New Samsung GPU brings raytracing to phones – here’s why that matters
The popularization of raytracing has led to one of the biggest leaps in graphics quality in recent memory, but so far the technology has only graced PC and console rigs. Now Samsung is preparing to bring raytracing to phones with the announcement of the Exynos 2200 processor, with a new ‘Xclispse’ GPU powered by AMD’s RDNA 2 architecture.
The partnership between Samsung and AMD was first announced in June of last year, and the Exynos 2200 was actually supposed to launch last week before Samsung ghosted everyone. It’s here now though, and it spells an interesting future for gaming on smartphones — while helping Samsung differentiate its hardware from Qualcomm’s ever-popular Android chips.
For those not in the know, RDNA 2 is AMD’s current flagship graphics architecture — the same tech powering the Xbox Series X and Playstation 5. Of course, having more powerful graphics overall will help push more polygons, but raytracing is the real star of the show. While traditional lighting (AKA rasterization) in games works by essentially using clever trickery to approximate believable lighting, raytracing behaves much more like real light, simulating the actual path light rays would take from their source to your eyes.
In the real world, light might enter from a window, bounce off the floor, to a wall, then onto a helmet before you actually see it. Shadows are created when the light’s path is blocked by an object, and still other times light is redirected by objects. Raytracing can simulate all these things.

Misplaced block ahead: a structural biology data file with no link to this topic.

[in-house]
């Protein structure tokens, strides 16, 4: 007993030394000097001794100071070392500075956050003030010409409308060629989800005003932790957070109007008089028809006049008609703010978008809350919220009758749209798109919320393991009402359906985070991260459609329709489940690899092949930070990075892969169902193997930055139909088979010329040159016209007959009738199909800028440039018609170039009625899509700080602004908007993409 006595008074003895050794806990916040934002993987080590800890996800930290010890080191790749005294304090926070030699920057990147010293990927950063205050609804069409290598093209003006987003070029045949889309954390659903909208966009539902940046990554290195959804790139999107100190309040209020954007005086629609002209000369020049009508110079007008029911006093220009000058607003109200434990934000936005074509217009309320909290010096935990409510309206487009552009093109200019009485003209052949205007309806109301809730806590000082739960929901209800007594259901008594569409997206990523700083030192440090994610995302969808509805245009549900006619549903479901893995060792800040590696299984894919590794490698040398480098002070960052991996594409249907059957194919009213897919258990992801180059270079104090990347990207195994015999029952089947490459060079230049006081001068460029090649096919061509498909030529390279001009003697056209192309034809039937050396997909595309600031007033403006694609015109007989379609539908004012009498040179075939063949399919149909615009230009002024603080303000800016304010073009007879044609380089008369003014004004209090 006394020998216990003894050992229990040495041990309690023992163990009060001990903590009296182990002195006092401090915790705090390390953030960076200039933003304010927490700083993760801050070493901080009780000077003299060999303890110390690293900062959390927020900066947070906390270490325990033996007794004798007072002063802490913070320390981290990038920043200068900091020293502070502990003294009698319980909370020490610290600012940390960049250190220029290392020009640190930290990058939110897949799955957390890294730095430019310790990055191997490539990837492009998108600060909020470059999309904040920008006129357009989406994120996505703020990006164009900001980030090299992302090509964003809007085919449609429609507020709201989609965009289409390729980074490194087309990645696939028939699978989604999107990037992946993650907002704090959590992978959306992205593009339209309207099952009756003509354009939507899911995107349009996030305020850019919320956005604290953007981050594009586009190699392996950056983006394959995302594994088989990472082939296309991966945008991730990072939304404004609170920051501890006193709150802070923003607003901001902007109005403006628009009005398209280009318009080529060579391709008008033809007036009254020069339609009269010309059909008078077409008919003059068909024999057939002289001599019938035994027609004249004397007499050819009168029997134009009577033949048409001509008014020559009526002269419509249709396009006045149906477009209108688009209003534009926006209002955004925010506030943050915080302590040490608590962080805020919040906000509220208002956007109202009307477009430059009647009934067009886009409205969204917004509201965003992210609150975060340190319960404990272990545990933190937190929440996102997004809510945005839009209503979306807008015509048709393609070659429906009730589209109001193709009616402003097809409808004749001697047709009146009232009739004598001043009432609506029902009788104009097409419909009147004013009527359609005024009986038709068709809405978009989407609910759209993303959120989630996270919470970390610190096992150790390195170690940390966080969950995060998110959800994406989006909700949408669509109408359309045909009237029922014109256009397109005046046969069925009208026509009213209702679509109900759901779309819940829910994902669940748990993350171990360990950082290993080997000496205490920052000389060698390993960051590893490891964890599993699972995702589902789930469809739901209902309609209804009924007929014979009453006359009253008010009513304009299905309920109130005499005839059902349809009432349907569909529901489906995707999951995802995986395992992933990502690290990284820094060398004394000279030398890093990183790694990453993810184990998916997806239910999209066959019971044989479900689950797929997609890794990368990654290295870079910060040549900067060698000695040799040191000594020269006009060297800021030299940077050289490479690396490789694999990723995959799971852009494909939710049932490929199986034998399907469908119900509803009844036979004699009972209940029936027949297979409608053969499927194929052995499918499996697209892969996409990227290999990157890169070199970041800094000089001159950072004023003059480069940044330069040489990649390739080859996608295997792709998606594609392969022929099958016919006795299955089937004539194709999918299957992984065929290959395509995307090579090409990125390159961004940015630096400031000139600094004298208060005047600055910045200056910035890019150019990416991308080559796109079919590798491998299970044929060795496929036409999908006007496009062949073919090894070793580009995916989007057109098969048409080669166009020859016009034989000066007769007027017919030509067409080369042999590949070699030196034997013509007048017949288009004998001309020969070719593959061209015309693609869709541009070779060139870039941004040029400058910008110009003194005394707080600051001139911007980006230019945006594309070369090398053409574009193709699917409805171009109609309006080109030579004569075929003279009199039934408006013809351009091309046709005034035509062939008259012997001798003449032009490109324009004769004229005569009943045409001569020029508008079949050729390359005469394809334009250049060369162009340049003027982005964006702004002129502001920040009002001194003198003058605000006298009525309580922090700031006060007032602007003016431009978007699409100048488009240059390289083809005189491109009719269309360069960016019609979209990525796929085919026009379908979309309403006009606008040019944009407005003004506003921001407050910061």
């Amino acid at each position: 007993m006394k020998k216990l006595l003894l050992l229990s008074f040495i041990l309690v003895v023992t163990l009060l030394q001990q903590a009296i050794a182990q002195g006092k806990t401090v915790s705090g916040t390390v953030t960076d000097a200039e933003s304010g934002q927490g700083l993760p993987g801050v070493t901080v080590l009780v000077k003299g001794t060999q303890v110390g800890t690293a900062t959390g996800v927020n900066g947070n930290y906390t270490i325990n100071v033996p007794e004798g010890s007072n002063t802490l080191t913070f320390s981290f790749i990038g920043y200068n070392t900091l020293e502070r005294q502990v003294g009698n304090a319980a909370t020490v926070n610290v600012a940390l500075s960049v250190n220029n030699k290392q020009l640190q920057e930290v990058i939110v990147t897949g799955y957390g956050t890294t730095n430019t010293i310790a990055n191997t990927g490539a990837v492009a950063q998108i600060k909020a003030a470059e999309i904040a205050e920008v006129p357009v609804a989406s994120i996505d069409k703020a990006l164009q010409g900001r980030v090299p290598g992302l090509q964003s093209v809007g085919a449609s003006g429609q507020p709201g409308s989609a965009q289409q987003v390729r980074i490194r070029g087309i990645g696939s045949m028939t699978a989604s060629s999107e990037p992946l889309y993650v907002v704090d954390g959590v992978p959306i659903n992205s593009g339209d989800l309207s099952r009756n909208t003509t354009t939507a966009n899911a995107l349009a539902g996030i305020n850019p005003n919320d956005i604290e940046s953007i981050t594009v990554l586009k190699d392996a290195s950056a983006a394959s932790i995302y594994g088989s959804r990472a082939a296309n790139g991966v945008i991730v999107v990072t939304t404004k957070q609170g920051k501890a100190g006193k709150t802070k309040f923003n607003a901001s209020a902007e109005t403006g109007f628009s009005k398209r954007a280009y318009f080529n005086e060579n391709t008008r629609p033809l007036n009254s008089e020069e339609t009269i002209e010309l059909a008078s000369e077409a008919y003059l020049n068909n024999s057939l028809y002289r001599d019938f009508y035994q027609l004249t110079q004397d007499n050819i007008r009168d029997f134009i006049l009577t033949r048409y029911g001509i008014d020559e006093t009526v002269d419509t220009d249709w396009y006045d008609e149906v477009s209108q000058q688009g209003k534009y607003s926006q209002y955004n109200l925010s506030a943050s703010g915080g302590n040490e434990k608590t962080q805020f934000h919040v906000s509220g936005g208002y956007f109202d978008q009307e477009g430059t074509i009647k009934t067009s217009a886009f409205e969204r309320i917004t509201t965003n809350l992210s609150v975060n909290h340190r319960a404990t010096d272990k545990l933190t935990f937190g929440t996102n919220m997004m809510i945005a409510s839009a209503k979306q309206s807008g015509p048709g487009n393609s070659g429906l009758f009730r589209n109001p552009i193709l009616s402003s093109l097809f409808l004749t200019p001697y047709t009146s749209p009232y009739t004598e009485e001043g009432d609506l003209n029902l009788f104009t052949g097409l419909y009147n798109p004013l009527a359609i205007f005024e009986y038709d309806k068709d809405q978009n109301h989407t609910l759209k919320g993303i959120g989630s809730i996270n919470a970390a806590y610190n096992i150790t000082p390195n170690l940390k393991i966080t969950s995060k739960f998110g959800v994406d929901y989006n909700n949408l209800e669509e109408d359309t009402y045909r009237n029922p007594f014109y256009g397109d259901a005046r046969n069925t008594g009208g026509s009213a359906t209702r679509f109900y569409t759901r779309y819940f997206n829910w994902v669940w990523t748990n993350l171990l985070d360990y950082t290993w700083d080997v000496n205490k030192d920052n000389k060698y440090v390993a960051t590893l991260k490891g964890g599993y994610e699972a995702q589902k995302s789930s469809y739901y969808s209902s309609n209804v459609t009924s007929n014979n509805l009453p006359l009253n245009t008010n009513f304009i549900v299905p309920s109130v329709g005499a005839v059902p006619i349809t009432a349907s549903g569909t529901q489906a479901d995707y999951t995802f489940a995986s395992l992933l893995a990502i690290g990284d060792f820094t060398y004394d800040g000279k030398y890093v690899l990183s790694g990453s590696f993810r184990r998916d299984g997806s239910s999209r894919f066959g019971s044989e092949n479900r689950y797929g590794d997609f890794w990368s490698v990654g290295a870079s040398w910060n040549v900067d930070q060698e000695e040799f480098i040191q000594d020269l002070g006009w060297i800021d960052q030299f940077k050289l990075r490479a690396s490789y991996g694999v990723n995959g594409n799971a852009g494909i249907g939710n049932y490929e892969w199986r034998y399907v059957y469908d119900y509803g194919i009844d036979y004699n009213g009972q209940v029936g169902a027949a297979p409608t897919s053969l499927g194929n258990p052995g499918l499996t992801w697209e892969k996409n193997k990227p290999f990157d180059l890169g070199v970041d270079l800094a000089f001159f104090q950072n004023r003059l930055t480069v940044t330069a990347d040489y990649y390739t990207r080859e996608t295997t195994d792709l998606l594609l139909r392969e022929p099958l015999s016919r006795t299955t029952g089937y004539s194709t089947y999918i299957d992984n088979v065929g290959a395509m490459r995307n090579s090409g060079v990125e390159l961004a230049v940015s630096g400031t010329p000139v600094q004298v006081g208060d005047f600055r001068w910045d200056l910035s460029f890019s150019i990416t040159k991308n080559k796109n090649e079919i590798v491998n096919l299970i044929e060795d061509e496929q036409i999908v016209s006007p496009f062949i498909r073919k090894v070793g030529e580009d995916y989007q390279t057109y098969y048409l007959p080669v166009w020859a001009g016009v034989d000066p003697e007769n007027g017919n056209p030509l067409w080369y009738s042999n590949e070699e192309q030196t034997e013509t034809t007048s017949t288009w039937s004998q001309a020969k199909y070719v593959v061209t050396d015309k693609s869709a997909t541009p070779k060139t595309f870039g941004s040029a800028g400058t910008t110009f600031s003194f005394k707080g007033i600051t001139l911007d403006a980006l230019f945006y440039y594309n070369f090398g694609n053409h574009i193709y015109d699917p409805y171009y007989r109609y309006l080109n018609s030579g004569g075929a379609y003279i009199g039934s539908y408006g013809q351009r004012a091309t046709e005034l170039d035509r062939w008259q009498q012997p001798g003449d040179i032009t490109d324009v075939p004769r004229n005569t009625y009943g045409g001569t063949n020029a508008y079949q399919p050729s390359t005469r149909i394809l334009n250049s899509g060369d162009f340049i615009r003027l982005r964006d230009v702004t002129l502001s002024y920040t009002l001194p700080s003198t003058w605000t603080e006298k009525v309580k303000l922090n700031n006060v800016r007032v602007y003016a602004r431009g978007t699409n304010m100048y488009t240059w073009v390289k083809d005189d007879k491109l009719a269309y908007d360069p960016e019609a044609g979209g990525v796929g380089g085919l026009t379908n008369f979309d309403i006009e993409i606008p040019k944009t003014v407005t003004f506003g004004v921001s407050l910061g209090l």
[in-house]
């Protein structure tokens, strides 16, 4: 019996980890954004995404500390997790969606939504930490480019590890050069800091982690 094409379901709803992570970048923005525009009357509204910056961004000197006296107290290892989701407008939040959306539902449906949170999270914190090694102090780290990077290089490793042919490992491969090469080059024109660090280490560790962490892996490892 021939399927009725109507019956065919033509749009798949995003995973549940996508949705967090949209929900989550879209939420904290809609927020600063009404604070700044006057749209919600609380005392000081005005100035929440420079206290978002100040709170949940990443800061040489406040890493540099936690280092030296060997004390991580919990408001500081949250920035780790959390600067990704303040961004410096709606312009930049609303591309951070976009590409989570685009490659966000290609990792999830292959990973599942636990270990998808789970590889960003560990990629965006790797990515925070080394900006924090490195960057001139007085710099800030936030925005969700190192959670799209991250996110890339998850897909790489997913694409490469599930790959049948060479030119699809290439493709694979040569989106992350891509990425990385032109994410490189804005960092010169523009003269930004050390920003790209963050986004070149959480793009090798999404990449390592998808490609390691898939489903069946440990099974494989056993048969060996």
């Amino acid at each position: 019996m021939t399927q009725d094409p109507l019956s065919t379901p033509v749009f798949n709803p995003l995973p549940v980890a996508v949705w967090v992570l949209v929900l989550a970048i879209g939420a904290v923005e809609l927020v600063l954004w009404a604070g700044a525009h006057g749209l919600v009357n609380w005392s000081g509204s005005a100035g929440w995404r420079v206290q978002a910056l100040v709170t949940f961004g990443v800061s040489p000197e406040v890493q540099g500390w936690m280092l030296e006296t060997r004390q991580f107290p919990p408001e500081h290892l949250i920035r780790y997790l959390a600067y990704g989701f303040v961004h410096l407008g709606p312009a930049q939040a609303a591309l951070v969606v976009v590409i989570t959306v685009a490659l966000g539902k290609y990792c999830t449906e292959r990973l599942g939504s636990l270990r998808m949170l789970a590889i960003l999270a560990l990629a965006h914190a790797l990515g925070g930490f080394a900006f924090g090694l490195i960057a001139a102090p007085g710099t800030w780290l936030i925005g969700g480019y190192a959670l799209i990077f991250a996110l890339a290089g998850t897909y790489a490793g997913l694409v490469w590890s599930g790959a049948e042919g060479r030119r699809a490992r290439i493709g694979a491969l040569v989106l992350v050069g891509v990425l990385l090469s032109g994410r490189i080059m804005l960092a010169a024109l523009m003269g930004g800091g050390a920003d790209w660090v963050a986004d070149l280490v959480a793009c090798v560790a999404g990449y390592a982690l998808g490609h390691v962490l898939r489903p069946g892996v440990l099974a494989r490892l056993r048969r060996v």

If you need more convincing, have you ever wondered what makes lighting look so much better in a Pixar movie than your typical AAA title? You guessed it: it’s raytracing. The reason it hasn’t been more common in games is simply that it takes a whole lot of processing power to use raytracing in real-time — movie studios have the luxury of being able to render over a long period of time with thousands of GPUs at their disposal.
Not everyone thinks raytracing is the bees-knees, mind you — games usually take a major performance hit to apply the technology, and very good art design can make plain old rastered graphics look almost as good. For competitive gaming, it’s likely dead on arrival. But I’d argue that on a small phone screen, where high resolution is overkill and most games don’t need super-high framerates, raytracing can make for a more palpable improvement than most other graphical advances. I’d much rather sacrifice a few pixels here and there for realistic lighting.
Raytracing aside, the Exynos 2200 also brings variable-rate shading, which basically allows the GPU to pick and choose which parts of the image need more complex processing. In terms of CPU power, the chip uses the latest ARM v9 CPU cores, putting it head to head with Qualcomm’s new Snapdragon Gen 1.
It’s worth noting that Samsung’s Exynos chips have typically not been available in US models, which opted for Qualcomm chips instead. In the last few years, Qualcomm chips have also tended to be a little more powerful and efficient, so Americans were arguably getting a better deal. But given the promised improvements in graphics quality this time around, I wouldn’t be surprised if Samsung decided to go all Exynos this year (it’s happened before, with the Galaxy Note 5). Now that Google is making its own chips too, it looks like Qualcomm is going to have to step its game up.
You can read more about the Exynos 2200 here.